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This article is for investors who would like to improve their understanding of price to earnings ratios (P/E ratios). We'll look at American Electric Power Company, Inc.'s (NYSE:AEP) P/E ratio and reflect on what it tells us about the company's share price. What is American Electric Power Company's P/E ratio? Well, based on the last twelve months it is 22.15. That means that at current prices, buyers pay $22.15 for every $1 in trailing yearly profits.
How Do I Calculate American Electric Power Company's Price To Earnings Ratio?
The formula for price to earnings is:
Price to Earnings Ratio = Price per Share ÷ Earnings per Share (EPS)
Or for American Electric Power Company:
P/E of 22.15 = $91.76 ÷ $4.14 (Based on the year to March 2019.)
Is A High Price-to-Earnings Ratio Good?
A higher P/E ratio implies that investors pay a higher price for the earning power of the business. That is not a good or a bad thing per se, but a high P/E does imply buyers are optimistic about the future.
Does American Electric Power Company Have A Relatively High Or Low P/E For Its Industry?
The P/E ratio essentially measures market expectations of a company. As you can see below American Electric Power Company has a P/E ratio that is fairly close for the average for the electric utilities industry, which is 22.9.
American Electric Power Company's P/E tells us that market participants think its prospects are roughly in line with its industry. So if American Electric Power Company actually outperforms its peers going forward, that should be a positive for the share price. Checking factors such as director buying and selling. could help you form your own view on if that will happen.
How Growth Rates Impact P/E Ratios
Probably the most important factor in determining what P/E a company trades on is the earnings growth. If earnings are growing quickly, then the 'E' in the equation will increase faster than it would otherwise. That means unless the share price increases, the P/E will reduce in a few years. And as that P/E ratio drops, the company will look cheap, unless its share price increases.
It's great to see that American Electric Power Company grew EPS by 15% in the last year. And it has bolstered its earnings per share by 3.8% per year over the last five years. So one might expect an above average P/E ratio.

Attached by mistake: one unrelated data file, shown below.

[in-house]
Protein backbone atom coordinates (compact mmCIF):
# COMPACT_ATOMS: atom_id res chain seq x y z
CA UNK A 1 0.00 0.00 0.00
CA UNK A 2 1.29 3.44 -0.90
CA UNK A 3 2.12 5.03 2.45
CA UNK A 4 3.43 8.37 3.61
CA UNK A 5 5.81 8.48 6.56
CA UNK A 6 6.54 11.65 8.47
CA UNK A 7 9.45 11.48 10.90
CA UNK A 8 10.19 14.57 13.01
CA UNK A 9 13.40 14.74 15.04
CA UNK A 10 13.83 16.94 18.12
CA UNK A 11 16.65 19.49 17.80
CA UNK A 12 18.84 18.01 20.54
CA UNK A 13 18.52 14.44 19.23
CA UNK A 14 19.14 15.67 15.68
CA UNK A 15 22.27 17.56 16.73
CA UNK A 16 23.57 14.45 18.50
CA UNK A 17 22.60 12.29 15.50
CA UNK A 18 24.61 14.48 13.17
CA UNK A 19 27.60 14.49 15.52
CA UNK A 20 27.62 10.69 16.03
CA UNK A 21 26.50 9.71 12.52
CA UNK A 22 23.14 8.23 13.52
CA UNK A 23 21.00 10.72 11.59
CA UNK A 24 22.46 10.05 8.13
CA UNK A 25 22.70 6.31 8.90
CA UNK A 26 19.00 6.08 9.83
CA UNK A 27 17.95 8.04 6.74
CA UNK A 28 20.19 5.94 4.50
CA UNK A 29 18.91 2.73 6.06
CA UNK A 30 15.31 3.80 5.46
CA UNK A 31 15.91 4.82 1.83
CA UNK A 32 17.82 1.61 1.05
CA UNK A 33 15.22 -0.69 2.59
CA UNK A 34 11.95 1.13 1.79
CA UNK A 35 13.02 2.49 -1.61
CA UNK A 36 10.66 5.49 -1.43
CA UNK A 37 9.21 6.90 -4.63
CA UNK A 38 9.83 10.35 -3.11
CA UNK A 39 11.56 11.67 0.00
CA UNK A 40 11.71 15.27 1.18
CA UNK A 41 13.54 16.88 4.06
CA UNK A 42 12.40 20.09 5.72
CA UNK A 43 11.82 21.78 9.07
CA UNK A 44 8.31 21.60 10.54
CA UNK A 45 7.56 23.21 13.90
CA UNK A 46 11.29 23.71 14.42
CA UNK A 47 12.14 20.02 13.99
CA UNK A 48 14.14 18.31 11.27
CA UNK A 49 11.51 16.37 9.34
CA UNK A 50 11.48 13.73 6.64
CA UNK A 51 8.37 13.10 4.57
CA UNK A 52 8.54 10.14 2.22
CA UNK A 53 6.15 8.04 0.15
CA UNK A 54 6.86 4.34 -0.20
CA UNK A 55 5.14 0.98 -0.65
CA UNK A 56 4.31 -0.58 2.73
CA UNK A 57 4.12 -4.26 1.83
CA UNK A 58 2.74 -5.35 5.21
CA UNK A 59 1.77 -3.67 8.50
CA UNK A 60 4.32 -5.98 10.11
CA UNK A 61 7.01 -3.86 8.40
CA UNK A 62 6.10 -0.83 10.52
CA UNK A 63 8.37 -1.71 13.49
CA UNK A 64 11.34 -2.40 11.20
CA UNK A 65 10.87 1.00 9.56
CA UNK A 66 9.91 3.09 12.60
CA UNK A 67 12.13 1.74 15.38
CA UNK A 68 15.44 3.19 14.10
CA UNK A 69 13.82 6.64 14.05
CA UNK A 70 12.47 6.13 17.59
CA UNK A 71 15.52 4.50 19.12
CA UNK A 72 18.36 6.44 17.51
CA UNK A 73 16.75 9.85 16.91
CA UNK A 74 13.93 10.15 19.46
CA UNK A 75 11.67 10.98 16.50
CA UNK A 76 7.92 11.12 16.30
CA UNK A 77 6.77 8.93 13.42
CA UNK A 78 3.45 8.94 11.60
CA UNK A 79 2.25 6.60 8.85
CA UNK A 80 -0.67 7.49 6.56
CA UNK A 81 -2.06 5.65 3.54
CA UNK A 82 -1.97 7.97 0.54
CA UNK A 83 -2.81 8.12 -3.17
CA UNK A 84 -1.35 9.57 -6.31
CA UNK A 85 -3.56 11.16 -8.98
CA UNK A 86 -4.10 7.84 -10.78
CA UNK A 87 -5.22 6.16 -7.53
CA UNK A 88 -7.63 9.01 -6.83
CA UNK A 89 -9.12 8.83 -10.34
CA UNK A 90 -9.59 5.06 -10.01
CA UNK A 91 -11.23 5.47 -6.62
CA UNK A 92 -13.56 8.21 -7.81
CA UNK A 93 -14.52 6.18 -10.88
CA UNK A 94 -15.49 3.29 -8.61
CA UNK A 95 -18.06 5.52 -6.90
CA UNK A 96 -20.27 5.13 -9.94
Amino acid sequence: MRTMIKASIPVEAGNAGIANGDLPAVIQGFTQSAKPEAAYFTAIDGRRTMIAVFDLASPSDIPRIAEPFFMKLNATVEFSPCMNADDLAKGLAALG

Don't Forget: The P/E Does Not Account For Debt or Bank Deposits
It's important to note that the P/E ratio considers the market capitalization, not the enterprise value. That means it doesn't take debt or cash into account. Theoretically, a business can improve its earnings (and produce a lower P/E in the future) by investing in growth. That means taking on debt (or spending its cash).
Such expenditure might be good or bad, in the long term, but the point here is that the balance sheet is not reflected by this ratio.
How Does American Electric Power Company's Debt Impact Its P/E Ratio?
Net debt totals 58% of American Electric Power Company's market cap. This is enough debt that you'd have to make some adjustments before using the P/E ratio to compare it to a company with net cash.
The Bottom Line On American Electric Power Company's P/E Ratio
American Electric Power Company trades on a P/E ratio of 22.2, which is above its market average of 17.9. It has already proven it can grow earnings, but the debt levels mean it faces some risks. But if growth falters, the relatively high P/E ratio may prove to be unjustified.
Investors should be looking to buy stocks that the market is wrong about. As value investor Benjamin Graham famously said, 'In the short run, the market is a voting machine but in the long run, it is a weighing machine.' So this free report on the analyst consensus forecasts could help you make a master move on this stock.
But note: American Electric Power Company may not be the best stock to buy. So take a peek at this free list of interesting companies with strong recent earnings growth (and a P/E ratio below 20).
We aim to bring you long-term focused research analysis driven by fundamental data. Note that our analysis may not factor in the latest price-sensitive company announcements or qualitative material.
If you spot an error that warrants correction, please contact the editor at email@example.com. This article by Simply Wall St is general in nature. It does not constitute a recommendation to buy or sell any stock, and does not take account of your objectives, or your financial situation. Simply Wall St has no position in the stocks mentioned. Thank you for reading.